Frequently Asked Questions
About the Counseling Process
Why should I go to counseling?
Counseling can help if you are experiencing any of the following:
Sadness, frustration, or loneliness persistently getting in the way of meaningful relationships or life goals
Often feeling out of control when angry, irritated, or fearful
Feeling overwhelmed or paralyzed by recurrent feelings of anxiety, worry, or guilt
Facing major problems at home, work, school, or in the neighborhood that affect how you act or live
Personal life, work and/or relationships with family and friends are more difficult than they should be
Experiencing a loss or trauma making it difficult to cope
Thoughts of hopelessness, helplessness or just wanting to give up on life
A physician, family member or friend or other trusted individual suggesting counseling
Losing joy or motivation at work, home or in other personal areas
If your feelings are severe and you have any thoughts of self-harm, please call 911 or go to your nearest emergency room.
What will happen at the first session?
The first session is a time for you to get oriented and for your counselor to start learning about you. Your counselor will:
Explain the therapy process and expectations
Review his or her policies
Answer any questions you might have to help you feel comfortable.
The therapist may ask you questions about:
Your current life
How you've been feeling during the past year.
Your relationships with family and friends
Your work and home environment
And other such questions to get better acquainted.
This will help build a solid foundation for your work together.
Sessions typically last 45-55 minutes once a week at the beginning. You may meet less or more often depending on what you and your therapist decide is best for you.
What types of therapists are there?
Master’s level clinicians provide counseling. They do not manage psychiatric medications. Some examples:
Social worker (LSW or LCSW),
Professional Counselor (LPC or LCPC),
Licensed Marriage and Family Therapist (LMFT)
Certified Alcohol and Drug Counselor (CADC)
Doctoral level clinicians provide counseling and administer testing to diagnose issues like learning disorders. They do not manage psychiatric medications:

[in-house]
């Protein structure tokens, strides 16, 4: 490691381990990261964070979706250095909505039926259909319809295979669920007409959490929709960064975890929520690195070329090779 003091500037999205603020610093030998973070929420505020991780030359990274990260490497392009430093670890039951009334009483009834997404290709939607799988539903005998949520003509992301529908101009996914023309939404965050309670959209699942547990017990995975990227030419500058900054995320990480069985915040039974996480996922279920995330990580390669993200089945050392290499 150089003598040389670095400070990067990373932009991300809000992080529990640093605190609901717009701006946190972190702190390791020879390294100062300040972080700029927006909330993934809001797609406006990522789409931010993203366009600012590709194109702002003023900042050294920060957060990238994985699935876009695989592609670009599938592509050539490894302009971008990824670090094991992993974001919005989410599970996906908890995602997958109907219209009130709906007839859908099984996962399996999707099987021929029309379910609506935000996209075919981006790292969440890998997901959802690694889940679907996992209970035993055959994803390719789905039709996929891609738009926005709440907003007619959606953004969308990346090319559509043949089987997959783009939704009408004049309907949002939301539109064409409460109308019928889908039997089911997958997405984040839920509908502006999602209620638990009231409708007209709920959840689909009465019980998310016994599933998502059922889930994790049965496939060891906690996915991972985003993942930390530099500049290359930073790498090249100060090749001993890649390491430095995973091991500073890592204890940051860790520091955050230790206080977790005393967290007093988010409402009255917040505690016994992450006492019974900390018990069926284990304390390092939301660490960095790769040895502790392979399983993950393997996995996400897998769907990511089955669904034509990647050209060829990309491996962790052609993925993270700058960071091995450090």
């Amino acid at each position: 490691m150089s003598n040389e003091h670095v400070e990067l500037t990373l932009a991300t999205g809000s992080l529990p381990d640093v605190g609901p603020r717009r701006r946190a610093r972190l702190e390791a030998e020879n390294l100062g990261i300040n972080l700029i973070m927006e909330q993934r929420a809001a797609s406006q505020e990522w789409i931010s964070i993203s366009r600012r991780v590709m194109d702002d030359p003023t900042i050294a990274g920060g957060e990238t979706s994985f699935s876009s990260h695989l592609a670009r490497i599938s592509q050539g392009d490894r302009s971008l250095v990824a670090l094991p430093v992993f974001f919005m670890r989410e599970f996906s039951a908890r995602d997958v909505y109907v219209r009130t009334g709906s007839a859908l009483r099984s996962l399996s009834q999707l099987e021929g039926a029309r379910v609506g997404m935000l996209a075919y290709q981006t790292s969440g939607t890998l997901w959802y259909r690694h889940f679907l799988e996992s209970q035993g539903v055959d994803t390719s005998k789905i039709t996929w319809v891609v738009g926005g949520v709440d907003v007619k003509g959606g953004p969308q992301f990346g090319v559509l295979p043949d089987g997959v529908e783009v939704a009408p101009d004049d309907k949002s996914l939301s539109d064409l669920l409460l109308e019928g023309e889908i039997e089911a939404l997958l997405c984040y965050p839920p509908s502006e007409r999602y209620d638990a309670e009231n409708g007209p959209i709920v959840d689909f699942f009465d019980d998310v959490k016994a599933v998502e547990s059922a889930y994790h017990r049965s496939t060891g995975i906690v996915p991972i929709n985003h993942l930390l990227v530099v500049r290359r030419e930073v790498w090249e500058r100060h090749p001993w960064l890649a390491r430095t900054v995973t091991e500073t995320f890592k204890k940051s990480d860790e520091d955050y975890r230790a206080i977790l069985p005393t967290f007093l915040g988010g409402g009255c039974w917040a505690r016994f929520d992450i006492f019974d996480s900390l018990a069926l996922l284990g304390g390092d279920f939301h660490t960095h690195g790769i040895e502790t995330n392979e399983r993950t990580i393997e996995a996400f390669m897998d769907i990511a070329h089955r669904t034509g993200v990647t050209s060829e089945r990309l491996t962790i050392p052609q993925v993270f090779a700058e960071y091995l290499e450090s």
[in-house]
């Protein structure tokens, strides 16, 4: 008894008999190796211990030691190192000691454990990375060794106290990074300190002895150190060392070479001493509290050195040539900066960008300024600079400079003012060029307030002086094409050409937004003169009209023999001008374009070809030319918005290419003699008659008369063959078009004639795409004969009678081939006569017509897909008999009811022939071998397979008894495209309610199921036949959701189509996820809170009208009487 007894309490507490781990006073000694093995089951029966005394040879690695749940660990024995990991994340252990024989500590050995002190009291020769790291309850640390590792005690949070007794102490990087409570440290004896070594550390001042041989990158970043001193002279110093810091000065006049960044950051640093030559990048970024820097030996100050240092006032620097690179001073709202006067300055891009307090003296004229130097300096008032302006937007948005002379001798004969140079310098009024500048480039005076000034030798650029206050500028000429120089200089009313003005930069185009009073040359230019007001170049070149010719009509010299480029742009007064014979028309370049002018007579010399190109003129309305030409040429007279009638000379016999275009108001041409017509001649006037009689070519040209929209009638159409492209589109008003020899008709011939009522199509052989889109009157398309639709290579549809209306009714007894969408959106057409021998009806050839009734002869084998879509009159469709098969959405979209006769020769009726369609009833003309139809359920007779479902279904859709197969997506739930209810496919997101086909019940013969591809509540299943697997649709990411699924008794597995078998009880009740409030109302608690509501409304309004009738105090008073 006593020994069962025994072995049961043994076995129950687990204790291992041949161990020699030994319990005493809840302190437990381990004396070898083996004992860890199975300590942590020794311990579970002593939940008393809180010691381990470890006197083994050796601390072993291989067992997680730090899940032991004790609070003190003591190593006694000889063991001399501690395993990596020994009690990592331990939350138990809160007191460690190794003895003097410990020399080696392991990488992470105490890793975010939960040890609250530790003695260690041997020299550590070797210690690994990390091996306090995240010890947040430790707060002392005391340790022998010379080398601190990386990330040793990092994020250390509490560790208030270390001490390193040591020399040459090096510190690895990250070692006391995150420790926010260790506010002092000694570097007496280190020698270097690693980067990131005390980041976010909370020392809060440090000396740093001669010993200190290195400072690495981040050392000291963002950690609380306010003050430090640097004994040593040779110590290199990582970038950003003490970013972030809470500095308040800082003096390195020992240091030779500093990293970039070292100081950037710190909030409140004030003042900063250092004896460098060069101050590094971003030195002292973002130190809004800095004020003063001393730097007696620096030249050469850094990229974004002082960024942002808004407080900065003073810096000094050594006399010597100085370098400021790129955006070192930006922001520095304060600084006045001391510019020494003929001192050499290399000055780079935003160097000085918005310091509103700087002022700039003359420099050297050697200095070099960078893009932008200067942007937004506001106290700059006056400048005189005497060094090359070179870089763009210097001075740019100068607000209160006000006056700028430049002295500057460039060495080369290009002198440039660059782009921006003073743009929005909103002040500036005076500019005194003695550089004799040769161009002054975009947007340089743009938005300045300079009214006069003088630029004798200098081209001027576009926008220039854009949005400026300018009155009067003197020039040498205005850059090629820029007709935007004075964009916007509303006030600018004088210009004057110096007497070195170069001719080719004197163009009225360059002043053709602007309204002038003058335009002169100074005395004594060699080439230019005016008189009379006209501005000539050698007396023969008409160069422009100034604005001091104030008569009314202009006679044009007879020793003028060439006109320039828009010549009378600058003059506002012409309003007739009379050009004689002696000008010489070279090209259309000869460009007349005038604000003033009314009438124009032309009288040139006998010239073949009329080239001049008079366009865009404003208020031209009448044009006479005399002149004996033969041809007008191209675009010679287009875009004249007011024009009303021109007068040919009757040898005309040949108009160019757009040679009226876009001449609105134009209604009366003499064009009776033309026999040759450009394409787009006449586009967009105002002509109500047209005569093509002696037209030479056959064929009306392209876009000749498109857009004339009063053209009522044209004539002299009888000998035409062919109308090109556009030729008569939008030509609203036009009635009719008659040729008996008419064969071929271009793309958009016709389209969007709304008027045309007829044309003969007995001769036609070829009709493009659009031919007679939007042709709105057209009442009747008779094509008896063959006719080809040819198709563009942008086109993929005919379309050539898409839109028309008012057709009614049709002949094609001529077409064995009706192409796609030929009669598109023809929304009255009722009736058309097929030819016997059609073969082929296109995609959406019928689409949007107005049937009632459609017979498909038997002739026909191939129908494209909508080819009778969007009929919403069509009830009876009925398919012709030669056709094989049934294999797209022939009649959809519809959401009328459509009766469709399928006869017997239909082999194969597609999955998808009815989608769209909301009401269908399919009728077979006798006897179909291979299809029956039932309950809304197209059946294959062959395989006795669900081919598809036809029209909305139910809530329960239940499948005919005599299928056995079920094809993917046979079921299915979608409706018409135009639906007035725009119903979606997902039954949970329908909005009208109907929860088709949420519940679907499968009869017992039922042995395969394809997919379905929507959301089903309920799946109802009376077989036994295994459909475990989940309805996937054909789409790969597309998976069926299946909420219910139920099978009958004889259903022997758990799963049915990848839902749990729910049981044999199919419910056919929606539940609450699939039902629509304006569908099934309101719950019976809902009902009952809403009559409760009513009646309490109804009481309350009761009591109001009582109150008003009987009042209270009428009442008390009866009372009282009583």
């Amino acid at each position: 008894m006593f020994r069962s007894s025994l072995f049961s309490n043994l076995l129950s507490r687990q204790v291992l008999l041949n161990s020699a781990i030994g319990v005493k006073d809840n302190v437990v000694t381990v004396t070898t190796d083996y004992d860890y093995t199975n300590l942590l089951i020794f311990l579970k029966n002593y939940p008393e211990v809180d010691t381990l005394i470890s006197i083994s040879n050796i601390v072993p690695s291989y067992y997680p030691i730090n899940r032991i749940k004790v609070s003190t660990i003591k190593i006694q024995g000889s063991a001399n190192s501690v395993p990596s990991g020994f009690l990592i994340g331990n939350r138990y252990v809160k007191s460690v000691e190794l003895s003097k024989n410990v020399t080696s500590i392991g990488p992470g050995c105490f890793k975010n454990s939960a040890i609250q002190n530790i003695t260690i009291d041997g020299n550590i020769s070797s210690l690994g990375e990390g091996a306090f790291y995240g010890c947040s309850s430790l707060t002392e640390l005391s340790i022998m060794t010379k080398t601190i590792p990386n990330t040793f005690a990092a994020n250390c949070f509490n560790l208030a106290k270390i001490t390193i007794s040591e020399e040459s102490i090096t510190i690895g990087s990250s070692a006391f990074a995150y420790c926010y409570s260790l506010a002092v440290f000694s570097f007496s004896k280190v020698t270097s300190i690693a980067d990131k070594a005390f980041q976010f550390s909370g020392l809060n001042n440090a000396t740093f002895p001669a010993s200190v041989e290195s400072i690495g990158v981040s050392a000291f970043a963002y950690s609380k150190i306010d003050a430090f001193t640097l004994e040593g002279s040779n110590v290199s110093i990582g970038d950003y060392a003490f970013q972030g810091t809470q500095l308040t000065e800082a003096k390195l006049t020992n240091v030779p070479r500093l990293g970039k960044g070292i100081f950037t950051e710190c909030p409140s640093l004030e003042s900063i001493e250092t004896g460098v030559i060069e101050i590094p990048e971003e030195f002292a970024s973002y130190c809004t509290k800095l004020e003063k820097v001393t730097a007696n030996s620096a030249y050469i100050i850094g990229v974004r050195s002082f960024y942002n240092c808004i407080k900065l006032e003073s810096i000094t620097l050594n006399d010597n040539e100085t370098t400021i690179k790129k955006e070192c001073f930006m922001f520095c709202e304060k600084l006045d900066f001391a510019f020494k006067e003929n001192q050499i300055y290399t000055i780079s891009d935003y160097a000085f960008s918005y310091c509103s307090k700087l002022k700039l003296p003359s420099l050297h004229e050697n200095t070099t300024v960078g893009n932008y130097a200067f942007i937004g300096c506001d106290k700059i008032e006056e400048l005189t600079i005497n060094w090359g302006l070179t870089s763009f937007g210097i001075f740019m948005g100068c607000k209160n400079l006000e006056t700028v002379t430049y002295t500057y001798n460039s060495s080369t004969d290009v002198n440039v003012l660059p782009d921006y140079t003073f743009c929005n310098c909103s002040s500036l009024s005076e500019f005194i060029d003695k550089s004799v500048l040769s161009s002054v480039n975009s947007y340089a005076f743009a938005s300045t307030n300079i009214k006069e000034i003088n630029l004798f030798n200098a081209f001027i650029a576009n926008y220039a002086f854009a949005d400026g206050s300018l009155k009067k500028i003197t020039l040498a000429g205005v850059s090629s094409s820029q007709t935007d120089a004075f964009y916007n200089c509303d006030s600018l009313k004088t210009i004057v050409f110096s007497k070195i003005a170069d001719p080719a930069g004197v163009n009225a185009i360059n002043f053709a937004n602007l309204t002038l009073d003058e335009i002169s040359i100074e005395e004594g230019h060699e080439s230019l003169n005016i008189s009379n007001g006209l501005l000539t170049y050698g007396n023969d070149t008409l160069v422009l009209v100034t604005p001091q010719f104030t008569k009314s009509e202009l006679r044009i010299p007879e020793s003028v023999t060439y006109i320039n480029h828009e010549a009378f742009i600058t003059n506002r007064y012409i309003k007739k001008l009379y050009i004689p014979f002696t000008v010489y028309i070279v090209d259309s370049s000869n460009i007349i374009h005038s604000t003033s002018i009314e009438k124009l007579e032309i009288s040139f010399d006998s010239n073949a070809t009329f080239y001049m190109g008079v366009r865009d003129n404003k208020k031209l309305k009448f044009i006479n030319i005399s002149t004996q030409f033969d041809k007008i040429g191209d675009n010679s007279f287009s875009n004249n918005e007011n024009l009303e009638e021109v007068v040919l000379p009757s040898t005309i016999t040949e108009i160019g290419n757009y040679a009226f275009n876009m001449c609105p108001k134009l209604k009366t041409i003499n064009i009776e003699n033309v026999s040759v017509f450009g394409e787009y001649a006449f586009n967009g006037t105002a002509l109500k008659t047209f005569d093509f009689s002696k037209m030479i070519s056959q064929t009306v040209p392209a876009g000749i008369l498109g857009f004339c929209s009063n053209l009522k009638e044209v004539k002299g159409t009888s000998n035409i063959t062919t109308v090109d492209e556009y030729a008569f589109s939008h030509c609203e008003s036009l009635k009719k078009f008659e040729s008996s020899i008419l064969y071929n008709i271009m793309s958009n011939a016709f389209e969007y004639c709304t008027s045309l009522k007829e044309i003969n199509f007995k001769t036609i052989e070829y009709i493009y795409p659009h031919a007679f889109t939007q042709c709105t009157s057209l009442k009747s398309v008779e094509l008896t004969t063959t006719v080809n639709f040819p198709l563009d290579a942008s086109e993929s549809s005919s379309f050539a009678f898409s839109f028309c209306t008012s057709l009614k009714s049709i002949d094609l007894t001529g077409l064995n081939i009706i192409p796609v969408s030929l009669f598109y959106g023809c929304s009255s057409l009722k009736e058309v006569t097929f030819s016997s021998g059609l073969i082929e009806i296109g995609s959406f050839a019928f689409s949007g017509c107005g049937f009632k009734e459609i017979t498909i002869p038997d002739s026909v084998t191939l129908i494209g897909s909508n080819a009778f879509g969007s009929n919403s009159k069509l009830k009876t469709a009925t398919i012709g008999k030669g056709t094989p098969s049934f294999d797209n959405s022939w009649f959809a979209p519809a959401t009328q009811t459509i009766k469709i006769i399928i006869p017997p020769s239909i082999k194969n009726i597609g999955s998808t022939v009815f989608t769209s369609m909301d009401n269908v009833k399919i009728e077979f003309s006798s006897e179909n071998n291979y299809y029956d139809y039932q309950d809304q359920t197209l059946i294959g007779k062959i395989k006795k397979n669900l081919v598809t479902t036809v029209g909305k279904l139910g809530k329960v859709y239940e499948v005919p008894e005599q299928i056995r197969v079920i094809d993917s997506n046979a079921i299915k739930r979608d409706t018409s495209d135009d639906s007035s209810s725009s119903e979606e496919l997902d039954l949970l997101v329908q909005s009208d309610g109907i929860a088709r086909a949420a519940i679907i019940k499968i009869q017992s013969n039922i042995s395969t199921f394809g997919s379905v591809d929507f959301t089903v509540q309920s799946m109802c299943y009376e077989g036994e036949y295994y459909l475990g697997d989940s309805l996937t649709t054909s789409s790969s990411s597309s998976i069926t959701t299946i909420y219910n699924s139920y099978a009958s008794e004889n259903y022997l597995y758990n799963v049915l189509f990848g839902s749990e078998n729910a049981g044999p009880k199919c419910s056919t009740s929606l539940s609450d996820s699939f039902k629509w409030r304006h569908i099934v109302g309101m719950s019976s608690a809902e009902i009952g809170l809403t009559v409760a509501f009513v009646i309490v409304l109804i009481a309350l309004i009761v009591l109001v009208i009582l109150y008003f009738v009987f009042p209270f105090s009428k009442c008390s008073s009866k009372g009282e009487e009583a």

Those who have attended medical school and received extra training in psychiatry can provide counseling, but will likely focus on evaluation, diagnosis and management of psychiatric medications:
Is counseling confidential?
Yes, with some exceptions. The therapist cannot tell anyone - not even your close family members - about what is discussed.
Some exceptions generally include:
Counselors are mandated by law to report:
How long does counseling last?
The length of time in counseling will depend on:
1. The type of personal concerns you have (how long and how severe)
2. What you tell your therapist (how open you are); and
3. The kind of relationship you have with him/her (how much trust has been built).
Some people are helped after only a few sessions while others may need or prefer a longer term therapy that may last from several months to years.
If needed, family members may attend some of the sessions to provide extra support and to help improve family relationships.
This website is for informational and referral purposes only. The appearance of any therapist on this website should not be seen as a recommendation. We do not license, endorse, or recommend any particular provider, nor do we make any judgment about the quality of services provided. CAATCH does not guarantee the accuracy of the information concerning the content at this site or any sites we link. CAATCH is not a group practice and the responsibility for selecting a provider resides with each individual.
© 2018 by CAATCH